Some Thoughts On When Death Comes Calling genre: Do Not Resuscitate & Happy Remembrances & Hip-Gnosis

When Death Comes Calling

Its no wonder death is a controversial issue. While it’s something we all have to do, there are differing opinions on what it means and whether or not an individual ought to have the right to determine when to die.

The practice of physician assisted suicide is even more volatile. With the upcoming release from prison of Dr. Kevorkian, the doctor who assisted in over one hundred suicides, the topic is once again front and center and the subject of new polling. The full article can be found on MSNBC.

NEW YORK - More than two-thirds of Americans believe there are circumstances in which a patient should be allowed to die, but they are closely divided on whether it should be legal for a doctor to help terminally ill patients end their own lives by prescribing fatal drugs, a new AP-Ipsos poll finds.

Though demonized by his critics as a callous killer, Kevorkian — who is to be released Friday — maintains relatively strong public support. The AP-Ipsos poll found that 53 percent of those surveyed thought he should not have been jailed; 40 percent supported his imprisonment. The results were similar to an ABC News poll in 1999 that found 55 percent disagreeing with his conviction.

The new AP-Ipsos poll asked whether it should be legal for doctors to prescribe lethal drugs to help terminally ill patients end their own lives — a practice currently allowed in Oregon but in no other states. Forty-eight percent said it should be legal; 44 percent said it should be illegal.

More broadly, 68 percent said there are circumstances when a patient should be allowed to die, while 30 percent said doctors and nurses, in all circumstances, should do everything possible to save the life of a patient.

Few people have actually encountered an individual that sought to end his or her own life as the result of a terminal or debilitating diagnosis. In my own opinion, being around an individual dealing with these circumstances brings a new perspective to the topic as well as a better understanding of the prevailing dynamics.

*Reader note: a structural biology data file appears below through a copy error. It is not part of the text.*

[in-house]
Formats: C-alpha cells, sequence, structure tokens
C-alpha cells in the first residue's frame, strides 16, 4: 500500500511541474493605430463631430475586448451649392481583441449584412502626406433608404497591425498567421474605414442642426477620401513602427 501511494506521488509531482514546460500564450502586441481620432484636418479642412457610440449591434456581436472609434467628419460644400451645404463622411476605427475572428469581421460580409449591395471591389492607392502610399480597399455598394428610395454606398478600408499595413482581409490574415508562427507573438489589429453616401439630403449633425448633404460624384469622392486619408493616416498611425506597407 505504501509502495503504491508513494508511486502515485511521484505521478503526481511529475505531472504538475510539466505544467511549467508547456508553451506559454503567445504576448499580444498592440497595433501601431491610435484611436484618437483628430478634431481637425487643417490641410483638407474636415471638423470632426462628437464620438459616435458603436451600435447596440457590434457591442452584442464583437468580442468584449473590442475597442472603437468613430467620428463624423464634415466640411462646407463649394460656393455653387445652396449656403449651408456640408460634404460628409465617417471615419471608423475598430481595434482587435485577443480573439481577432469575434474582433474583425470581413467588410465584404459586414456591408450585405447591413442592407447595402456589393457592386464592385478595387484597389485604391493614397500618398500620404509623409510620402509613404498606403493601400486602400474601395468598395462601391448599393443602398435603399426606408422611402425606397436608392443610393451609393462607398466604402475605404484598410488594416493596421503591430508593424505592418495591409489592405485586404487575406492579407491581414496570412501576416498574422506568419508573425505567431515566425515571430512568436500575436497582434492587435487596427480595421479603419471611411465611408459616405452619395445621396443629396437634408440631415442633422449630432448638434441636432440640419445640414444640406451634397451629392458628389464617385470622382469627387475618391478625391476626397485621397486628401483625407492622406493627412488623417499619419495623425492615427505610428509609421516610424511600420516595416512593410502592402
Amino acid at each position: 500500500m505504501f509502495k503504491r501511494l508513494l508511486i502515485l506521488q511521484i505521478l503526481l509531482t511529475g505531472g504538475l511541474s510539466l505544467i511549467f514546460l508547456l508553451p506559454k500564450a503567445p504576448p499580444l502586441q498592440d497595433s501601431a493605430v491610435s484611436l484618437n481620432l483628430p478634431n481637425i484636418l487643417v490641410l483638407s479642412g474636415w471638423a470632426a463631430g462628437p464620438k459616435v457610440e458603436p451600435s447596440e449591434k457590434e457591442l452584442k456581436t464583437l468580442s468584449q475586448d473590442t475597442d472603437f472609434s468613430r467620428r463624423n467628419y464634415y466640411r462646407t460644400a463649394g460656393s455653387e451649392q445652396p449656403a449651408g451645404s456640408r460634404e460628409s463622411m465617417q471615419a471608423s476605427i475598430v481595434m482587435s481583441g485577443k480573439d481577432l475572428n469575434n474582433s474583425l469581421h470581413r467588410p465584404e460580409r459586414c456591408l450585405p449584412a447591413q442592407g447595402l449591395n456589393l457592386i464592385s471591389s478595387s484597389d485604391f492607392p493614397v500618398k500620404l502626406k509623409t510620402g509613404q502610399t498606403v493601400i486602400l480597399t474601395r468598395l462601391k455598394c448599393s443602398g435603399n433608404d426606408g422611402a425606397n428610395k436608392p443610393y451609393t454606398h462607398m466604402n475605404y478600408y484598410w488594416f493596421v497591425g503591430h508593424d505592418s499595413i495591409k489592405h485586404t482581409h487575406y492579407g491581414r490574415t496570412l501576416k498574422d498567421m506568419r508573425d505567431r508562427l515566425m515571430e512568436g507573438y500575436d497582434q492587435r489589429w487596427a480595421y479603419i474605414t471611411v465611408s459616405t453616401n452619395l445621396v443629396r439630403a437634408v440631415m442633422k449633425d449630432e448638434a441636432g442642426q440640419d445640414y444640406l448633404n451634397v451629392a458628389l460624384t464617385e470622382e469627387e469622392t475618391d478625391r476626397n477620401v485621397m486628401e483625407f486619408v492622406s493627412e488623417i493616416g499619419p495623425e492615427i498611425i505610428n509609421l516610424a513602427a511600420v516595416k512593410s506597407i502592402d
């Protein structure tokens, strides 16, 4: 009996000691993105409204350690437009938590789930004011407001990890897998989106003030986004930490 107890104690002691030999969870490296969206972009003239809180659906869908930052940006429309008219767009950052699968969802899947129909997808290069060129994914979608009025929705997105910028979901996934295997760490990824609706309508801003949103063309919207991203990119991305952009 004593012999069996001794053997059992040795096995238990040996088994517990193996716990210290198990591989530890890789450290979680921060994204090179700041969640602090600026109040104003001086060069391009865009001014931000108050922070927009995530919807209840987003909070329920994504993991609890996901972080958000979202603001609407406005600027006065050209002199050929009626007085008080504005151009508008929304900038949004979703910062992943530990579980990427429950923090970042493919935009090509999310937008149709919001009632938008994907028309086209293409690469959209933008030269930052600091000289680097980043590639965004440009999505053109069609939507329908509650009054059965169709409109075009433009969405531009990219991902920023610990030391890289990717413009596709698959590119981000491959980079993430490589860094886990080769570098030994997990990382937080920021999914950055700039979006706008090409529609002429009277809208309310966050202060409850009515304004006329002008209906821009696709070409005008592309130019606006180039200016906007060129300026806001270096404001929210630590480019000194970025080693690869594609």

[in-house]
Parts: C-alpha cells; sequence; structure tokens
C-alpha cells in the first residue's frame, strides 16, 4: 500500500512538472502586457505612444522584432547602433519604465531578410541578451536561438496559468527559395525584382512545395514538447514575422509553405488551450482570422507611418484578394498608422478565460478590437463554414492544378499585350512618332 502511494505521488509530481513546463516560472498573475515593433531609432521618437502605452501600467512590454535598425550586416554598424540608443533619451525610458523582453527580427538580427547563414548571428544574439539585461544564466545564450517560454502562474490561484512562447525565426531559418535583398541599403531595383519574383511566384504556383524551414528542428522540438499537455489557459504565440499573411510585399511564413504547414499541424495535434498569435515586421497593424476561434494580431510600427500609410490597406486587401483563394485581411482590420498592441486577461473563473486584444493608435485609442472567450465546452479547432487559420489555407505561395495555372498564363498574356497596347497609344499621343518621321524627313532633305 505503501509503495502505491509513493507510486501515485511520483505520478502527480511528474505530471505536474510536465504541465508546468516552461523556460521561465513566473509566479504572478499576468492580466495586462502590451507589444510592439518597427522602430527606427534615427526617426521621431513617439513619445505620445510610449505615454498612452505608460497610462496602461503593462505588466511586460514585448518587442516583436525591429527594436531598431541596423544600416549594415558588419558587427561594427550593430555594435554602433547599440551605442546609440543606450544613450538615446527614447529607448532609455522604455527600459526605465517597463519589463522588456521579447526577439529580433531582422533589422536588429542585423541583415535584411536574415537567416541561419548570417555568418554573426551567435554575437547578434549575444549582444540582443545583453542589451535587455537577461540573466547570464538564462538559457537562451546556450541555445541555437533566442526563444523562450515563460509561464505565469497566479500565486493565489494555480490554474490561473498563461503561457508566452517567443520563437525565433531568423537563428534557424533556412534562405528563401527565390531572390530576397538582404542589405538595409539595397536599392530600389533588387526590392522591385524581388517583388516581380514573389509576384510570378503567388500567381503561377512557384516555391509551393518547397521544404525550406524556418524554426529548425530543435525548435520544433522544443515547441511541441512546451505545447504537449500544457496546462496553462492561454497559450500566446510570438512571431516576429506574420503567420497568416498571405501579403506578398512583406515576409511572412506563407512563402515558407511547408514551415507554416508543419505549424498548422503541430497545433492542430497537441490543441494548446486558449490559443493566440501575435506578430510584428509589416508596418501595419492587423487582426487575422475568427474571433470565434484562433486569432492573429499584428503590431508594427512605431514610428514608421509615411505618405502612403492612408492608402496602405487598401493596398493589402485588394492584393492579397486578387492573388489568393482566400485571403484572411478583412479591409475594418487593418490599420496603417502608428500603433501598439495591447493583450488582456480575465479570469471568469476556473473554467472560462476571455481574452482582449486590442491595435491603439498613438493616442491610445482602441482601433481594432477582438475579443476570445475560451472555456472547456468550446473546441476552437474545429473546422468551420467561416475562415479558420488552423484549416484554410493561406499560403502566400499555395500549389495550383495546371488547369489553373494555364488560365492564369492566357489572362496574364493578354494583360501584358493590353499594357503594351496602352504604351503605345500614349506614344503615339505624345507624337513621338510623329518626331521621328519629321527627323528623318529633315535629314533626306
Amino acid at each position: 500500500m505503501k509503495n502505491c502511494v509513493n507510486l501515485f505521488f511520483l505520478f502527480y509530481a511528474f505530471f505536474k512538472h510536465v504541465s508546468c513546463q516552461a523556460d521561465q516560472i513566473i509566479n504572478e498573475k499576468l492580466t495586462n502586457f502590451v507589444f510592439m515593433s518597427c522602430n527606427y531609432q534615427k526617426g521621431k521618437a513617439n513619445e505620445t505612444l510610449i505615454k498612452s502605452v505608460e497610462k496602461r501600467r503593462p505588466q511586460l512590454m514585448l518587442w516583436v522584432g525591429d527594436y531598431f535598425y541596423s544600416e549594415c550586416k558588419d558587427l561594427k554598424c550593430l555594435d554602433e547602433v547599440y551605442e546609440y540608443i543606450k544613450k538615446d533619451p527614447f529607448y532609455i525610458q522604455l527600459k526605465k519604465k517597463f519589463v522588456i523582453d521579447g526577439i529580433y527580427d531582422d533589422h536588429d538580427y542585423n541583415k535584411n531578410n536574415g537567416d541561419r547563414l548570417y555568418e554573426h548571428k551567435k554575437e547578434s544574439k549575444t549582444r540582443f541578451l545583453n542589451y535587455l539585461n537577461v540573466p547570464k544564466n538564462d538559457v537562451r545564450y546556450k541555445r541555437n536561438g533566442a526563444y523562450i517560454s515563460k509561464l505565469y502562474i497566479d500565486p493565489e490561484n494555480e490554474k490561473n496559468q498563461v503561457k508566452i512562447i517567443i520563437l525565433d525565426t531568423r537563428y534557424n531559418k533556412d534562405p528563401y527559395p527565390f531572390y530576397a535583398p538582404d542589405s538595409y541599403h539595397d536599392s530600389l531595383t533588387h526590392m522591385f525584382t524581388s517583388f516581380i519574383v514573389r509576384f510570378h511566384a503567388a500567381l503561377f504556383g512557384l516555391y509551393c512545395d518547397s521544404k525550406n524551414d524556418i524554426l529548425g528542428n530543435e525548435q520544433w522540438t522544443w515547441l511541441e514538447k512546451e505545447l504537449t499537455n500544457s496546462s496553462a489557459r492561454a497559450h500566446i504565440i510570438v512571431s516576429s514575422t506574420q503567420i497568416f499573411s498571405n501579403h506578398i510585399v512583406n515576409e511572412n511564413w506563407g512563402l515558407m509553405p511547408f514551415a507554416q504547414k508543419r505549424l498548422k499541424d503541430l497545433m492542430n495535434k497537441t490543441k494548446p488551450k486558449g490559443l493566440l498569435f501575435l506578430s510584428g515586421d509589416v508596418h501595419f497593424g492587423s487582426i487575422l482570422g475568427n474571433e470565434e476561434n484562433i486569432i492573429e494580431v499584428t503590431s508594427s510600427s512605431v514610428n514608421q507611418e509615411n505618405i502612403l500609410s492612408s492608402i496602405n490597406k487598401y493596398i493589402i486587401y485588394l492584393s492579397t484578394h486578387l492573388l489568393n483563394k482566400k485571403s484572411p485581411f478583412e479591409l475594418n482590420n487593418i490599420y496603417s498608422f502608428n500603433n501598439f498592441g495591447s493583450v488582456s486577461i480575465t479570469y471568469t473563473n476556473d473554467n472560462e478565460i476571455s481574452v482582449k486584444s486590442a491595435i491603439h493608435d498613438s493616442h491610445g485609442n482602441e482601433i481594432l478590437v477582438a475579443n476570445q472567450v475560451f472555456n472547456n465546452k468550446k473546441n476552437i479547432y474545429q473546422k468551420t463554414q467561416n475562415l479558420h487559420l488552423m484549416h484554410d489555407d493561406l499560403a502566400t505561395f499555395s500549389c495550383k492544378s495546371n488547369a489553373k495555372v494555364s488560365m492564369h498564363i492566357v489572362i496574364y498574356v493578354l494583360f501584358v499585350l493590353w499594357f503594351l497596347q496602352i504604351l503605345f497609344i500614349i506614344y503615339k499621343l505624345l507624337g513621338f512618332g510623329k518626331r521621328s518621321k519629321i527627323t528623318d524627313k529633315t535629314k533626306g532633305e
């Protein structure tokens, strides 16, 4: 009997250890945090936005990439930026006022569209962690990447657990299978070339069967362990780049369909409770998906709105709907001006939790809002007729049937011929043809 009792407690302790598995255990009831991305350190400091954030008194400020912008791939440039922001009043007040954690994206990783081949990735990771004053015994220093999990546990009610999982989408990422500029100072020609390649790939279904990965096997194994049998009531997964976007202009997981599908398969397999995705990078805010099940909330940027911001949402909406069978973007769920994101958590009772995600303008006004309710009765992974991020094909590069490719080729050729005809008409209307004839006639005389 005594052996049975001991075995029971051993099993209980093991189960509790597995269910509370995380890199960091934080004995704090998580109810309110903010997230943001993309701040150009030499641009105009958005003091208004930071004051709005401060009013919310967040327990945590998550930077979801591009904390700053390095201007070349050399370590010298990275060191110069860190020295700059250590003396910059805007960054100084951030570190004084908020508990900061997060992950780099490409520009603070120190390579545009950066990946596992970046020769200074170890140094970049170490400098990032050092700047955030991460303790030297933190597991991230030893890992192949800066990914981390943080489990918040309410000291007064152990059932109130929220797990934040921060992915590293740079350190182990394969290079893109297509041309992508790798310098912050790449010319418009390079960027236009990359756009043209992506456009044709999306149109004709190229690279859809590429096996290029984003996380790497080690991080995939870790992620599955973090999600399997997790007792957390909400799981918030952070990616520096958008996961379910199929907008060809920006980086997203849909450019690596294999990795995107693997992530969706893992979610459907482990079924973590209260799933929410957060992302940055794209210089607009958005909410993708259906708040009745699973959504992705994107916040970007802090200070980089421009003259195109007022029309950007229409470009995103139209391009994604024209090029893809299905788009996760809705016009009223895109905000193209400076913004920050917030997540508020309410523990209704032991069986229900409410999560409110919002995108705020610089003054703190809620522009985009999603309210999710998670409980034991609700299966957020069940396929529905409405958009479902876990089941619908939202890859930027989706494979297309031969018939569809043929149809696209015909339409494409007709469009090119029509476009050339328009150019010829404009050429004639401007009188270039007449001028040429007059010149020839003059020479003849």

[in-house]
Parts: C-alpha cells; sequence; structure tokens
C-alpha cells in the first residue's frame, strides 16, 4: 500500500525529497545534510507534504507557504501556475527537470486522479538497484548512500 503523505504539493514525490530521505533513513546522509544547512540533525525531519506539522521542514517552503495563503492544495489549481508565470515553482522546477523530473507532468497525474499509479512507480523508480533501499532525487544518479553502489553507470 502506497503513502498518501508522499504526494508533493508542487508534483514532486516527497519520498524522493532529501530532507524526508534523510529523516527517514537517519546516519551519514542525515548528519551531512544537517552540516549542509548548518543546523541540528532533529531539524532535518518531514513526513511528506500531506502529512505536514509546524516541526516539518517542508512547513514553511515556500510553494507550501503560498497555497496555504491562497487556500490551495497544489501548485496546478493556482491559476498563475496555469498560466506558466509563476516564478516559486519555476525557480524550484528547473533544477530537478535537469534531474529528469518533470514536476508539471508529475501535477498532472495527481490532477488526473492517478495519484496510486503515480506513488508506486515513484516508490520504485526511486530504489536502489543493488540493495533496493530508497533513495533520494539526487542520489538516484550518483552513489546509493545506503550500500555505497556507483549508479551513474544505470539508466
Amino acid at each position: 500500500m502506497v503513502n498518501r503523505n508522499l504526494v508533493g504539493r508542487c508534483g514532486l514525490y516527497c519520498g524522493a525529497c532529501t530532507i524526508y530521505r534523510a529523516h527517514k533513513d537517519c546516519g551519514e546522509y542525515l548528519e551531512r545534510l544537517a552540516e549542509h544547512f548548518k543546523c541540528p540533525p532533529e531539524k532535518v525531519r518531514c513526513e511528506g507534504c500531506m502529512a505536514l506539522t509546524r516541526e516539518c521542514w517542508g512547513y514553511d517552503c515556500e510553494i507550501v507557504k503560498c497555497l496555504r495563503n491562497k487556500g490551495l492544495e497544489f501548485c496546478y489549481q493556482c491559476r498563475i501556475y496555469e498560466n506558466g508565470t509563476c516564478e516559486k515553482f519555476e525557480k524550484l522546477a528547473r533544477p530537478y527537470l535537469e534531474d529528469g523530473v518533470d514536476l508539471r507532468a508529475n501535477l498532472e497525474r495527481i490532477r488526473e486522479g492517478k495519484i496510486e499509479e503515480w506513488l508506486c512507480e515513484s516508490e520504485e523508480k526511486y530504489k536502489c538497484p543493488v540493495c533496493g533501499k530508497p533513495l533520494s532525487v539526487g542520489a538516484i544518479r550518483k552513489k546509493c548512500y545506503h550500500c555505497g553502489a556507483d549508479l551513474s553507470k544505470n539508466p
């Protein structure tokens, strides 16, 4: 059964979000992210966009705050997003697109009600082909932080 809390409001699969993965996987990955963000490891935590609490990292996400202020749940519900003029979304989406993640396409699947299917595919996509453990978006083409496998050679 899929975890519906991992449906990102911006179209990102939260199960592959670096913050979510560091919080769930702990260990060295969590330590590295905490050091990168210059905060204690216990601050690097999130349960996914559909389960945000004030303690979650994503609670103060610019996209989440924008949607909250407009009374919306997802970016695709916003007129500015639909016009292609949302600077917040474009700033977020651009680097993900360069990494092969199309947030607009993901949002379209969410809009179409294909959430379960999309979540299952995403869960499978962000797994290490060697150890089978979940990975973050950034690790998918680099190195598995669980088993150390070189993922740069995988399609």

In many instances, the first reaction to a newly diagnosed terminal illness is often a consideration of suicide. From what I’ve experienced, the reaction is a relatively natural response to the loss of control over one’s destiny…and I contend the consideration of suicide is an attempt to capture some degree of control.

Over time, the vast majority of these patients rule out suicide as the will to live…even if it comes with severe pain and other disabling limitations…exceeds the desire and the need for control. In fact, I see the consideration of suicide as part of a process…a process that forces an individual to actually review and reconcile their beliefs with regard to death.

Often, at the end of that process, there is an effort to compartmentalize one’s pending death…a means to block out that reality in order to savor the time that remains. In many ways, that ability is a fortunate defense mechanism.

Nonetheless, there are individuals that view the knowledge of death as the equivalent of death…whereby that thought is so disruptive and so overwhelming that it precludes the ability to partition the act of living from the reality of pending death. For others, the decision to die results from the fact that the illness has put an end to all that brings joy and life loses its meaning and its purpose…all of the positive incentives have evaporated and the will to live simply fades away.

Frequently, the decisions surrounding death are more difficult for friends and family of the dying individual. The refusal to accept the inevitable loss of a loved one can be a powerful force for denial. Factor in religious beliefs and it can actually become quite contentious.

Only 34 percent of those who attend religious services at least once a week think it should be legal for doctors to help terminally ill patients end their own lives. In contrast, 70 percent of those who never attend religious services thought the practice should be legal.

Just 23 percent of those who attend religious services at least weekly would consider ending their own lives if terminally ill, compared to 49 percent of those who never attend religious services.

Men are also more likely to consider suicide and they favor allowing doctors to assist by a wide margin…a fact that I would suggest supports the theory of controlling one’s destiny…a feature I would argue is more culturally ingrained into the male mindset.

Men were more likely to say they would consider ending their own lives if faced with a terminal illness — 43 percent of men would consider the option, compared to just 28 percent of women. And 53 percent of men think it should be legal for doctors to help end the lives of terminally ill patients, compared to 44 percent of women.

Death is perhaps the most personal of all human events…something that is almost always done alone. In my opinion there isn’t a right or wrong way to deal with one’s own death.

Anyone with an interest in the topic would be wise to see the Spanish language movie The Sea Insidebased upon the real life experiences of Ramon Sampedro to end his life after an accident left him a quadriplegic. It is a beautiful and poignant expose on the right to die which eloquently presents both sides of the argument. I highly recommend it to anyone with an interest in further exploring this topic.

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Daniel DiRito | May 29, 2007 | 2:12 PM
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